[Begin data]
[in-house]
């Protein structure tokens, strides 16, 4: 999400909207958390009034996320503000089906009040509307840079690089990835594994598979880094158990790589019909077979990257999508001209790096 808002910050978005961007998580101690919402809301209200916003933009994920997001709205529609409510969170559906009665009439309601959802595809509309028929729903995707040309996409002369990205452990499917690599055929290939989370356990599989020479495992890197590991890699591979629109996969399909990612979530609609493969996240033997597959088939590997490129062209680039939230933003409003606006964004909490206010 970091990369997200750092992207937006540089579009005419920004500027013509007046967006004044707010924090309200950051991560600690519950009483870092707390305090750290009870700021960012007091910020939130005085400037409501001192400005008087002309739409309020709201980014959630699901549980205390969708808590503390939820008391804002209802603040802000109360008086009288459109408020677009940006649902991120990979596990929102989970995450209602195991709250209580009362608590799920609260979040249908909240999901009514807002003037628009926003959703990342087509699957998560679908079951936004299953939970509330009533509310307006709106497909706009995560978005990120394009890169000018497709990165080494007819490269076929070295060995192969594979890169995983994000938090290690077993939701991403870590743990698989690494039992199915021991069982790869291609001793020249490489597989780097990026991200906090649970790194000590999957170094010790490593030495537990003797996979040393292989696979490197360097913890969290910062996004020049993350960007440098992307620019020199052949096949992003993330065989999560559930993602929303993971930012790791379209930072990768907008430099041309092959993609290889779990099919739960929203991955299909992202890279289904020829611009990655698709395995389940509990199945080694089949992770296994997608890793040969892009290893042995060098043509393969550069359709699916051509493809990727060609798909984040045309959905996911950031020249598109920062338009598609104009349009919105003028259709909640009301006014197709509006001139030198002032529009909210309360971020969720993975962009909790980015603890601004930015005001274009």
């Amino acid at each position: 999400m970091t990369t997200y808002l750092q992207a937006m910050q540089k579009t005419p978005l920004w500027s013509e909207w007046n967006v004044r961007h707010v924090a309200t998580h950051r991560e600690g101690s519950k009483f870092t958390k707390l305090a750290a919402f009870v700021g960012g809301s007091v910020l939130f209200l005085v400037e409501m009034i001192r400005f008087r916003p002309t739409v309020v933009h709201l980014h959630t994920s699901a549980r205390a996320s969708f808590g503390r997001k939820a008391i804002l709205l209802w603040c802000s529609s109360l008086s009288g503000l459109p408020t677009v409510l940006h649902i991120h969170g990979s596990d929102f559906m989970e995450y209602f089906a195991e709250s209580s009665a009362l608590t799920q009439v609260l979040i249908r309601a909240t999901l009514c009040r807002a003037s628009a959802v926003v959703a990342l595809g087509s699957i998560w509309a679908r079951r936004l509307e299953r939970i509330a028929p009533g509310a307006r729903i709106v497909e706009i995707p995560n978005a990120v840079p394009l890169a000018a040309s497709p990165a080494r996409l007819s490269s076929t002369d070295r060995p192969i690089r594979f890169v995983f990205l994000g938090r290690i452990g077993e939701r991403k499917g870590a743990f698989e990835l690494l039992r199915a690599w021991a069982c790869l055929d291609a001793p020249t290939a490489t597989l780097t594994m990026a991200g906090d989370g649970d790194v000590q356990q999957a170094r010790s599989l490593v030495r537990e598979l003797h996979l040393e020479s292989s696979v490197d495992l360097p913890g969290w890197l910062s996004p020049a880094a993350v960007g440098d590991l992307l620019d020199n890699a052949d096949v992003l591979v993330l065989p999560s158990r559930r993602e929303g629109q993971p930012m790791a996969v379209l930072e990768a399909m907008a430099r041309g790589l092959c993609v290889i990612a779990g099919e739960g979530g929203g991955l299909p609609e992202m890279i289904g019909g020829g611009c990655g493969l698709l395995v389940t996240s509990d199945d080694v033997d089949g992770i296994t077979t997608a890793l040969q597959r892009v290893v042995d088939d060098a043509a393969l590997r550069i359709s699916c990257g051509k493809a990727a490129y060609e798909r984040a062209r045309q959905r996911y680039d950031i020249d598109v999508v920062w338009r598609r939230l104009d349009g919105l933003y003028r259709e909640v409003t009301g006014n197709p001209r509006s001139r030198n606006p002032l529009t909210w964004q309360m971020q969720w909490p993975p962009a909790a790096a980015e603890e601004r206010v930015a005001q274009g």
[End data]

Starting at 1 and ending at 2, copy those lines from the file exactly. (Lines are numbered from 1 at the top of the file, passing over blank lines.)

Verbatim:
[in-house]
């Protein structure tokens, strides 16, 4: 999400909207958390009034996320503000089906009040509307840079690089990835594994598979880094158990790589019909077979990257999508001209790096 808002910050978005961007998580101690919402809301209200916003933009994920997001709205529609409510969170559906009665009439309601959802595809509309028929729903995707040309996409002369990205452990499917690599055929290939989370356990599989020479495992890197590991890699591979629109996969399909990612979530609609493969996240033997597959088939590997490129062209680039939230933003409003606006964004909490206010 970091990369997200750092992207937006540089579009005419920004500027013509007046967006004044707010924090309200950051991560600690519950009483870092707390305090750290009870700021960012007091910020939130005085400037409501001192400005008087002309739409309020709201980014959630699901549980205390969708808590503390939820008391804002209802603040802000109360008086009288459109408020677009940006649902991120990979596990929102989970995450209602195991709250209580009362608590799920609260979040249908909240999901009514807002003037628009926003959703990342087509699957998560679908079951936004299953939970509330009533509310307006709106497909706009995560978005990120394009890169000018497709990165080494007819490269076929070295060995192969594979890169995983994000938090290690077993939701991403870590743990698989690494039992199915021991069982790869291609001793020249490489597989780097990026991200906090649970790194000590999957170094010790490593030495537990003797996979040393292989696979490197360097913890969290910062996004020049993350960007440098992307620019020199052949096949992003993330065989999560559930993602929303993971930012790791379209930072990768907008430099041309092959993609290889779990099919739960929203991955299909992202890279289904020829611009990655698709395995389940509990199945080694089949992770296994997608890793040969892009290893042995060098043509393969550069359709699916051509493809990727060609798909984040045309959905996911950031020249598109920062338009598609104009349009919105003028259709909640009301006014197709509006001139030198002032529009909210309360971020969720993975962009909790980015603890601004930015005001274009």